Minorities and Populism: Critical Perspectives from South Asia and Europe
- 10 Downloads
Despite the very different and to some extent opposite historical and political trajectories, there is today a convergence on nationalist affirmation and on majoritarian politics between South Asia and Europe. In India, the Hindu majority rebels against wide-ranging minority rights anchored in the Constitution. In Europe, the refugee crisis and Islamic radicalization bring to the forefront the postcolonial legacy. This introductory article to our edited volume Minorities and Populism – Critical Perspectives form South Asia and Europe is answering two fundamental questions. First, what precisely is the nexus between minorities and populism in South Asia, particularly in India, and Europe? Secondly, given the dangers of populism for minorities, which are the most adequate and feasible policy proposals that address the resentment of the majority? On the basis of the different contributions to this volume, the article draws four major conclusions: (1) Populism has its roots in growing inequalities rather than in the presence of minorities, although the danger of real identity conflicts persists. (2) The integration of Muslim communities and scheduled castes in India requires next to classical multicultural rights also affirmative action programs and quotas. (3) In Muslim-majority countries, such as Pakistan, major political, social but also theological efforts have to be made to render Islam compatible with democracy. (4) Immigration and minorities might currently sow the seeds for greater openness and tolerance of national majorities in Europe, even though processes of mutual learning and recognition might take their time to become properly rooted.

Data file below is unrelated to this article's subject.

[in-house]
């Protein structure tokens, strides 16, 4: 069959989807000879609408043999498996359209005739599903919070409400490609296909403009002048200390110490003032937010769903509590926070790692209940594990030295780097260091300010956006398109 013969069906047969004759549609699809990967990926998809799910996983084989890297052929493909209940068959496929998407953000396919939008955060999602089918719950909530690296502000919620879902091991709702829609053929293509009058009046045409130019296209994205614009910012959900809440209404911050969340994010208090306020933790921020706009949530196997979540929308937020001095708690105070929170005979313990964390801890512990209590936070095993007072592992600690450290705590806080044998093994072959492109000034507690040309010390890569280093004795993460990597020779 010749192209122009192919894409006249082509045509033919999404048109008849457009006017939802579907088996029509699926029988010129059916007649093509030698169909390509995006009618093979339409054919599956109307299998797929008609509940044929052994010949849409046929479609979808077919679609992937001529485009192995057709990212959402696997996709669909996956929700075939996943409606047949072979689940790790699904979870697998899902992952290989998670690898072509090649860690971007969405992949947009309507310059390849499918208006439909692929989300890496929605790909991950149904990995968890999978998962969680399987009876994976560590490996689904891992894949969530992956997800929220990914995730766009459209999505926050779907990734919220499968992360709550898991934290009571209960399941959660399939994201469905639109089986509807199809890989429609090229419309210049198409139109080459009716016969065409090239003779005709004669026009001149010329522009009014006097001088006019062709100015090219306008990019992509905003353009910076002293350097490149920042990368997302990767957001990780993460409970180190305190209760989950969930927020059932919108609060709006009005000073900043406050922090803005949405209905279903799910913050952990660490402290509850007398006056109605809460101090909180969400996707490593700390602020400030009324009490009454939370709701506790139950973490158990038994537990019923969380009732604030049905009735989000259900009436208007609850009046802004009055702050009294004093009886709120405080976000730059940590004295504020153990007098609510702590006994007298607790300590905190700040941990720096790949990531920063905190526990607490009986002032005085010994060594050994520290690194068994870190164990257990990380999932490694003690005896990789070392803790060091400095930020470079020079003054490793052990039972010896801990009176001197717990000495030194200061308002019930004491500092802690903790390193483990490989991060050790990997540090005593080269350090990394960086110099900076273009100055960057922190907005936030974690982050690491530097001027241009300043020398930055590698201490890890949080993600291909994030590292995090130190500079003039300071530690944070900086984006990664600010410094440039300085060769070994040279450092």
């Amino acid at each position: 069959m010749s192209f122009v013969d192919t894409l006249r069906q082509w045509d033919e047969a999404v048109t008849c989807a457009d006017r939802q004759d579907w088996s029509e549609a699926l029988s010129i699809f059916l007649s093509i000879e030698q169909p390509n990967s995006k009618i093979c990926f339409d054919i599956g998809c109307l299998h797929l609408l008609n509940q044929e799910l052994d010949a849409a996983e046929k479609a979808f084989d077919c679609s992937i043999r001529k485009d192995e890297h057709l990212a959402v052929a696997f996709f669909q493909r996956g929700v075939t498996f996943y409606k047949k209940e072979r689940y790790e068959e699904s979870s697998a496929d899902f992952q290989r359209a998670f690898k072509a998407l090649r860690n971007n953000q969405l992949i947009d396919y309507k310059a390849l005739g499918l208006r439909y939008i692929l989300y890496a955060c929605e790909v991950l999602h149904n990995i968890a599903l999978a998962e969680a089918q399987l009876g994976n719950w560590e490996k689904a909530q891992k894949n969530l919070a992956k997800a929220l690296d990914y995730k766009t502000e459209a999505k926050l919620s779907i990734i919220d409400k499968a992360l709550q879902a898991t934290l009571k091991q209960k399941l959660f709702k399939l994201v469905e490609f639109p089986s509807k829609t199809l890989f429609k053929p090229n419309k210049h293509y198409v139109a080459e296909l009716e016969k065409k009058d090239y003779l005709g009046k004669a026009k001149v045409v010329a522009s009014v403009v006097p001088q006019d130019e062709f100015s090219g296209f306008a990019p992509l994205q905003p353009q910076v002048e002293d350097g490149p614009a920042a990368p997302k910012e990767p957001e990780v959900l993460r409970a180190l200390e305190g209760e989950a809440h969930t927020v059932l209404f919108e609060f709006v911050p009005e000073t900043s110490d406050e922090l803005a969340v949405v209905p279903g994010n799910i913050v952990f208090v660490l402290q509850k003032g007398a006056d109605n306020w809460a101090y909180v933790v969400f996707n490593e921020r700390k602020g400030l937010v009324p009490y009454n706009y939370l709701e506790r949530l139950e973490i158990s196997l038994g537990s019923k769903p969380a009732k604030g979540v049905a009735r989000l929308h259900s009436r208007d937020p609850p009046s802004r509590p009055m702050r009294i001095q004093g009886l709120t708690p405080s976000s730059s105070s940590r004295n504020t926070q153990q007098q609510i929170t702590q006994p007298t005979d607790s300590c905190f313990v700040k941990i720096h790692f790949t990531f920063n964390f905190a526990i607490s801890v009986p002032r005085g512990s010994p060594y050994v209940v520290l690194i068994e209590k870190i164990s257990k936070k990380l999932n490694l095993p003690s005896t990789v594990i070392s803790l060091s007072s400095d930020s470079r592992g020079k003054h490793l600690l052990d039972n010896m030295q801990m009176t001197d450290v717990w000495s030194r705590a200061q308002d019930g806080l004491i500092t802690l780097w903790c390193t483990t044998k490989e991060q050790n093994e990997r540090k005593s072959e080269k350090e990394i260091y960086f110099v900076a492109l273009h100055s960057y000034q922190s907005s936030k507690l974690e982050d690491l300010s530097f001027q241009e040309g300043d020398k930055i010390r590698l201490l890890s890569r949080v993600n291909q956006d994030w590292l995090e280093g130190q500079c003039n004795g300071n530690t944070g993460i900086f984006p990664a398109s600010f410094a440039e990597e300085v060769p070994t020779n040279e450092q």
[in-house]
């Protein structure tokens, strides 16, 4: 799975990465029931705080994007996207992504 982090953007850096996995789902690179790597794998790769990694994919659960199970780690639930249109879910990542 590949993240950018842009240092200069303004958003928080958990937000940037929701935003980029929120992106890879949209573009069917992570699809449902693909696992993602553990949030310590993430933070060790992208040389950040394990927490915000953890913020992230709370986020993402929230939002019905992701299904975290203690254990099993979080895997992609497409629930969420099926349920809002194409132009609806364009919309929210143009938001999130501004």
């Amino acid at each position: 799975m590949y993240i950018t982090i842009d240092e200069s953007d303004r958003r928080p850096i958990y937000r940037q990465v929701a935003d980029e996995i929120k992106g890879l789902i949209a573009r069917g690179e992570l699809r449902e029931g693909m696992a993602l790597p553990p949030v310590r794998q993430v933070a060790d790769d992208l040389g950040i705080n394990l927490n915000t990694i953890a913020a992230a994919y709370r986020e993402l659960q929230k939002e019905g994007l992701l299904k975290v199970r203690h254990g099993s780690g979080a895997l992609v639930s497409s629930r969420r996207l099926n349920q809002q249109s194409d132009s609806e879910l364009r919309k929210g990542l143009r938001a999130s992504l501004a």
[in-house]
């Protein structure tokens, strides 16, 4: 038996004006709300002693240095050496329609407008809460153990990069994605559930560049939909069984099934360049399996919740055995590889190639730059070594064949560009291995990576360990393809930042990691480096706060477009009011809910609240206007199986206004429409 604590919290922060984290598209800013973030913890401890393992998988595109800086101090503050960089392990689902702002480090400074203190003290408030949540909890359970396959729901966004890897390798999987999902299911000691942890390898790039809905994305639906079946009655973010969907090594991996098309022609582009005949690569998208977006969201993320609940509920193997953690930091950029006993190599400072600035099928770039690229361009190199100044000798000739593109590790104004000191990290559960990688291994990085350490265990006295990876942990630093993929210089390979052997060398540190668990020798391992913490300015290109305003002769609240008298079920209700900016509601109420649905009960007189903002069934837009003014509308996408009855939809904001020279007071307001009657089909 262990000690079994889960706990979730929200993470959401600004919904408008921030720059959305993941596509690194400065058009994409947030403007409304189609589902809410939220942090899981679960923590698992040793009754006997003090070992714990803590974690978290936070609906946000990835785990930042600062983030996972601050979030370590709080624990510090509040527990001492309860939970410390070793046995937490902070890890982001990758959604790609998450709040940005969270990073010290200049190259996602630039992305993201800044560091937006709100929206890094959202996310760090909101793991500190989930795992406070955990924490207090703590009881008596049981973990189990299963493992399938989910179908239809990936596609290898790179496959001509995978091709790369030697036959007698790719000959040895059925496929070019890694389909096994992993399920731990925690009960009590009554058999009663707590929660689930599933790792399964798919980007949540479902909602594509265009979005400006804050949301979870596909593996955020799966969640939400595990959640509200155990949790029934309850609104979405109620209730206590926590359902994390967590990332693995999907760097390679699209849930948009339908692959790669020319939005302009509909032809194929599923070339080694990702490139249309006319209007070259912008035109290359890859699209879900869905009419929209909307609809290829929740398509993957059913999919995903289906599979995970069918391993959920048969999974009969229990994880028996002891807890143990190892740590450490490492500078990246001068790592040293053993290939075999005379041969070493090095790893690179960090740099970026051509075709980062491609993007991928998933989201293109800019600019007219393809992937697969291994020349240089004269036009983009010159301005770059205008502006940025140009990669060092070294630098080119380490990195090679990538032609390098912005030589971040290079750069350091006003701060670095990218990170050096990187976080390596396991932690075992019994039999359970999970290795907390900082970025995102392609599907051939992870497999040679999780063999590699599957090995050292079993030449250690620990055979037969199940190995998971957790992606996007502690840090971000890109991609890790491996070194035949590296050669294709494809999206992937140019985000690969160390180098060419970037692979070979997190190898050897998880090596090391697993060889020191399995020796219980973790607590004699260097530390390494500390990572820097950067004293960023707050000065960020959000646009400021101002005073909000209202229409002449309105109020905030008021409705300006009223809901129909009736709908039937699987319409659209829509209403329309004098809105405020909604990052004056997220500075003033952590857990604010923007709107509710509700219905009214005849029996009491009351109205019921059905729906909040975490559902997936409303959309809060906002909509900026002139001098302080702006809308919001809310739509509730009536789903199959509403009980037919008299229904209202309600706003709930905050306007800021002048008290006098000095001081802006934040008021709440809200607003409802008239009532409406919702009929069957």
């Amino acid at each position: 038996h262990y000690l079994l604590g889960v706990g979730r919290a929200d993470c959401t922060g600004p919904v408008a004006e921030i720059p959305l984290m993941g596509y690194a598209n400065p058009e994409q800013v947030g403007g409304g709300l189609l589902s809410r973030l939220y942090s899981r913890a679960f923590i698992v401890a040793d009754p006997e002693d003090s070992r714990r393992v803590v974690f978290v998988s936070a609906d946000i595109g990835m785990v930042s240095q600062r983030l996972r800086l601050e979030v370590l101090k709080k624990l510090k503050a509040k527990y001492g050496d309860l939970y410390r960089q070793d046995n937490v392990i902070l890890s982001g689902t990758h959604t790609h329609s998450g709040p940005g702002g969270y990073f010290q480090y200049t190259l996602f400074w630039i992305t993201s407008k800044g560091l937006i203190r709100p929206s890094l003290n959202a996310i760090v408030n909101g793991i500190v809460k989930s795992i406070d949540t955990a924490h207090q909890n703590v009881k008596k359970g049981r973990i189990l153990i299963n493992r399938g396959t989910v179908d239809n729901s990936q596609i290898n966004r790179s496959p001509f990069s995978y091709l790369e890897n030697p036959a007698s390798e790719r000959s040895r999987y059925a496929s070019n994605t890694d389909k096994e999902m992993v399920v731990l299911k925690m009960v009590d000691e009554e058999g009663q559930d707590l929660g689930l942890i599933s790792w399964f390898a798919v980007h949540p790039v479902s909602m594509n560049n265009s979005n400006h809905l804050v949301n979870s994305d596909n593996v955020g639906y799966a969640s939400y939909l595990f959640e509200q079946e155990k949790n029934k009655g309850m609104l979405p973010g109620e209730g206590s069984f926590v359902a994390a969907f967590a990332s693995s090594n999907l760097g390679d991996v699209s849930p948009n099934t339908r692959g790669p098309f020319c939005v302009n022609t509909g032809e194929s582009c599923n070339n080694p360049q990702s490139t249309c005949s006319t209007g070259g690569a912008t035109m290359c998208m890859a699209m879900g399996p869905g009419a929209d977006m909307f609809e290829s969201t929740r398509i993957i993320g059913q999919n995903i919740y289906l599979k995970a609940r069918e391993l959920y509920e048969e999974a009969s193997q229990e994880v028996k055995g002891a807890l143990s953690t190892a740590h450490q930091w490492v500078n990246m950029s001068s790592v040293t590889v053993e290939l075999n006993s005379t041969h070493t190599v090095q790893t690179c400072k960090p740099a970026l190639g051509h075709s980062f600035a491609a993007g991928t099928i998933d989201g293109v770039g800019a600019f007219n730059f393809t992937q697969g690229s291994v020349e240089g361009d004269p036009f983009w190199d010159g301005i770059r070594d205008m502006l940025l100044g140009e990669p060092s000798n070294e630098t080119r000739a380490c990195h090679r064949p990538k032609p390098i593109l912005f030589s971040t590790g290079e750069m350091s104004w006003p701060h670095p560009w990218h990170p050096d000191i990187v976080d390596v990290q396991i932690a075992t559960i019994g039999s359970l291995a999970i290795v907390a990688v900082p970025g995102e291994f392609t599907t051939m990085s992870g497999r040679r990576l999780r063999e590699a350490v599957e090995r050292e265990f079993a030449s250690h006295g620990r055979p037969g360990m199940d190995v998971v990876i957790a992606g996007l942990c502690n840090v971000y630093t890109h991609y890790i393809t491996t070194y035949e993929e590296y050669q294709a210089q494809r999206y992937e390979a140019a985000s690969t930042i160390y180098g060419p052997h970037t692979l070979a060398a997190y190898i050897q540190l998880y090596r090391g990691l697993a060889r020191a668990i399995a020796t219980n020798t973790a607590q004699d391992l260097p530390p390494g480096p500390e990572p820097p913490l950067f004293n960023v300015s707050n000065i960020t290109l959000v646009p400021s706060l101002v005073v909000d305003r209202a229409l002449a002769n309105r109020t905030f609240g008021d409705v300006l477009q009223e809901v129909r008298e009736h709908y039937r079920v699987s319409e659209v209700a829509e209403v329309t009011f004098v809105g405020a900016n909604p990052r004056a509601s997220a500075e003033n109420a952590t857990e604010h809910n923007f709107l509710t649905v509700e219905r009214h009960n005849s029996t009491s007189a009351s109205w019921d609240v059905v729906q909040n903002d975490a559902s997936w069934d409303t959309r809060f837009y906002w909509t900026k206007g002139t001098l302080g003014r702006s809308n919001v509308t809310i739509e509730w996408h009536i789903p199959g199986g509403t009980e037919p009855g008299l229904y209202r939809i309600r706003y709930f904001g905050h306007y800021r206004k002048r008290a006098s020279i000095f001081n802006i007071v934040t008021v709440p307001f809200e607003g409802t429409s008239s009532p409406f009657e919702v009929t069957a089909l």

KeywordsPopulism Majoritarianism Hinduism Religious minorities Islam Christianity Scheduled castes Dalit Catholicism Liberal democracy Secularism Multiculturalism Affirmative action Collective rights Identity politics Social justice Immigration Europe India Pakistan Muslim-majority countries
- Appiah, Kwame Anthony. 2012. Misunderstanding Cultures, Islam and the West. In 2016. Towards New Democratic Imaginaries: Istanbul Seminars on Islam, Culture and Politics, ed. Seyla Benhabib and Volker Kaul, 201–210. Basel: Springer.Google Scholar
- Bauman, Zygmunt. 2016. Strangers at Our Door. London: Polity Press.Google Scholar
- Bhargava, Rajeev, ed. 2008. Politics and Ethics of the Indian Constitution. New Delhi: Oxford University Press.Google Scholar
- ———, ed. 2010. The Promise of India’s Secular Democracy. Oxford: Oxford University Press.Google Scholar
- Eurostat. 2018. Migration Integration Statistics – at Risk of Poverty and Social Exclusion. Retrieved at https://ec.europa.eu/eurostat/statistics-explained/index.php/Migration_integration_statistics_-_at_risk_of_poverty_and_social_exclusion (October 2018).
- Habermas, Jürgen. 2001. The Postnational Constellation: Political Essays. Cambridge, MA: MIT Press.Google Scholar
- Nandy, Ashis. 1993. Traditions, Tyranny and Utopias: Essays in the Politics of Awareness. New Delhi: Oxford University Press.Google Scholar
- Orgad, Liav. 2017. The Cultural Defense of Nations: A Liberal Theory of Majority Rights. Oxford: Oxford University Press.Google Scholar
- Telò, Mario. 2007. Europe: A Civilian Power? European Union, Global Governance, World Order. London: Palgrave.Google Scholar
- The Economic Times. 2018a. Triple Talaq: Government to Move Ordinance for New Law on Triple Talaq, 2 May 2018.Google Scholar
- ———. 2018b. Triple Talaq Ordinance Murder of Democracy, 27 September 2018.Google Scholar